in advancing AMA's official support of the conversion of Medicare from a
defined benefit to a defined contribution. This gradually transfers risk
from the taxpayers who fund Medicare to the pockets Medicare
beneficiaries themselves. Many Medicare patients already face financial
hardship, and this will only make their problems worse.

Why would the AMA do this? As a Life Member of AMA, I can present my own
subjective observations. During my medical career, membership in the AMA
dramatically declined. Those leaving did not find the AMA to be
particularly relevant, whereas those remaining tended to be politically
conservative, wishing to advance policies that would conform with their
conservative ideology. But it wasn't just political ideology that drove
the AMA. Some physicians with more progressive views also remained,
hoping to improve AMA policies from within, but they remained in the

I hate to say it, but there does seem to be a more nefarious agenda than
that dictated by their political ideology. This may sound like an
oversimplification, but I don't think it is: they want patients to pay
their full fees in cash. They do not want an intermediary to control
fees or to establish any other rules on how their services are to be

Just look at the report they approved this month (excerpt above).
Defined contribution shifts more of the responsibility for health care
spending to the patients' pockets. Balance billing allows physicians to
collect directly from the patient the balance of their full fees
regardless of what any intermediary authorizes. Private contracting
allows the physician to contract directly with the patient for full
fees, again with no third party intervention. Health savings accounts
are cash accounts which the physicians can tap directly. "Restructuring
beneficiary cost-sharing in order to provide incentives for appropriate
utilization" is code language for requiring patients to pay more in cash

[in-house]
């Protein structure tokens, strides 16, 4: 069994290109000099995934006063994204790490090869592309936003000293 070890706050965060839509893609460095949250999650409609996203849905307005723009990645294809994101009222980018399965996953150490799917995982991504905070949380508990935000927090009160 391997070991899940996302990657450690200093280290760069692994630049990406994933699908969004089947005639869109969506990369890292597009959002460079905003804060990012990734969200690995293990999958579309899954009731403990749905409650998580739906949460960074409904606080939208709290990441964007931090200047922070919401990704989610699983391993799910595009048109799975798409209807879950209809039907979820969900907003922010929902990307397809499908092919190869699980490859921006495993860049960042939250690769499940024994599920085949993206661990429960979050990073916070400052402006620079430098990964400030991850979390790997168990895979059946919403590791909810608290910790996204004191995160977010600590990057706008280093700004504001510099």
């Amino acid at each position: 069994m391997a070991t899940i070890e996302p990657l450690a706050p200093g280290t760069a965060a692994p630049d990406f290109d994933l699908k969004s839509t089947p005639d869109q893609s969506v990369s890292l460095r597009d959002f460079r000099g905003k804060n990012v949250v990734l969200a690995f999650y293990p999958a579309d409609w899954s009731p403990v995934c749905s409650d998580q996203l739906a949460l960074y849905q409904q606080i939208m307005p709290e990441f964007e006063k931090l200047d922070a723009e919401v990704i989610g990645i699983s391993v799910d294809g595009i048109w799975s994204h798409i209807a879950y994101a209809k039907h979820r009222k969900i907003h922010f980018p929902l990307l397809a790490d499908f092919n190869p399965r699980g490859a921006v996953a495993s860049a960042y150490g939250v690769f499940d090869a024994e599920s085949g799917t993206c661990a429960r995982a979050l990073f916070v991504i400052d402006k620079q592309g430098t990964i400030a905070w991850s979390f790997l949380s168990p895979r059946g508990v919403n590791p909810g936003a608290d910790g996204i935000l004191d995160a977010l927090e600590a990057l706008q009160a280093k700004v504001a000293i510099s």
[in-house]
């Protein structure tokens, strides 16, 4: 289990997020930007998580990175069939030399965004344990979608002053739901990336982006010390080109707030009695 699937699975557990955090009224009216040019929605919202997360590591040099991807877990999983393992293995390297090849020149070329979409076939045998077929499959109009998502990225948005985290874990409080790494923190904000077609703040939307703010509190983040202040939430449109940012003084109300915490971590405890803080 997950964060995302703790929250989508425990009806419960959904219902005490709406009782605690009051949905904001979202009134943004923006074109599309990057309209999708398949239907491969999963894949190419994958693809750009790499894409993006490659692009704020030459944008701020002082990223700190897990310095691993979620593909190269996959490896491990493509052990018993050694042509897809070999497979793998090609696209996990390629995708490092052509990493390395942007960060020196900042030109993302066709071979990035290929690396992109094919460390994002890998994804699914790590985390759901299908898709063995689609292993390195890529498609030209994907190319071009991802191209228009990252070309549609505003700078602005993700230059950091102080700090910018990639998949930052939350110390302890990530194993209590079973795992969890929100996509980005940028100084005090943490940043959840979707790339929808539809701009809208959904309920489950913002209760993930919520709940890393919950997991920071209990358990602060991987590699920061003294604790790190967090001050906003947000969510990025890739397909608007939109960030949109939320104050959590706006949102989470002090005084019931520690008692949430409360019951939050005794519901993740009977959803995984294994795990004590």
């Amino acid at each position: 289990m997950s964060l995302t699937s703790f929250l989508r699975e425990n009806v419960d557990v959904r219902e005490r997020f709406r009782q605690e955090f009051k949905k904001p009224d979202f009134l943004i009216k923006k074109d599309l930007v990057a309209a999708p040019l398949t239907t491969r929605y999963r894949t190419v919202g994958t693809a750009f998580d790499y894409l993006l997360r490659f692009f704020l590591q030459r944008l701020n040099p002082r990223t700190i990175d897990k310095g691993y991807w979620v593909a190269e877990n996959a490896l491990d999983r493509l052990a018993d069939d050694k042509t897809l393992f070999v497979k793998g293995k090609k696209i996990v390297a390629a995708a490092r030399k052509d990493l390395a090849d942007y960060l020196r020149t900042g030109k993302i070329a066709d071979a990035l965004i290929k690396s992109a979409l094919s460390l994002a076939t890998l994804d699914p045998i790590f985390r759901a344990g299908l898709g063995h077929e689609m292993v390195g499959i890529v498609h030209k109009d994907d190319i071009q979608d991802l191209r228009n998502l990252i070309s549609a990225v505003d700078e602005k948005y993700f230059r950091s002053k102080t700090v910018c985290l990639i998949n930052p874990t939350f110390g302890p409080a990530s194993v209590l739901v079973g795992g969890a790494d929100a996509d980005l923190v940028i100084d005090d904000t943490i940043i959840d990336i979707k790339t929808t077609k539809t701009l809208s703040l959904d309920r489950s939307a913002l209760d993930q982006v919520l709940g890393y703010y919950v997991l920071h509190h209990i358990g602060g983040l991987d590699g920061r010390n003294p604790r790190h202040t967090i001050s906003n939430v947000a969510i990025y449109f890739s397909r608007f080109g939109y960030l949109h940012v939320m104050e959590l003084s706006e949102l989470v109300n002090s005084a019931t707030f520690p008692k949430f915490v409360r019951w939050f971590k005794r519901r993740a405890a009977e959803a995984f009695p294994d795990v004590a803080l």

for any care they receive. Increasing Medicare eligibility age is a
scheme to postpone the day that their patients become eligible for a
public program that limits cash payments from patients. And there is
much to be said about the Medicare Independent Payment Advisory Board
(IPAB), good and bad, but the AMA fears this most of all since it would
place control of their fees in the hands of an independent government
board. (Much more needs to be said about IPAB, but not here.)

We saw what happened at the start of the Medicare program. Physicians
were able to set their own fees, and fees skyrocketed. As much as the
AMA House of Delegates wants physicians to have full control of fees, we
can't allow it. We also don't want to leave that control in the hands of
private insurers that have pressing interests which have priority over
patients. No, we need to place control in the hands of our own public
administrators who will always place patients first, understanding that
a quality health care system also requires adequate funding.

Ardis Hoven says that she believes "the AMA's newly approved set of
policy principles for a Medicare defined contribution will receive
serious consideration in Washington." Do PNHP members have something to
say about this? It's time for op-eds, letters to the editor, community
forums, and direct communication with your elected representatives. The
topic is hot in D.C. Do it now.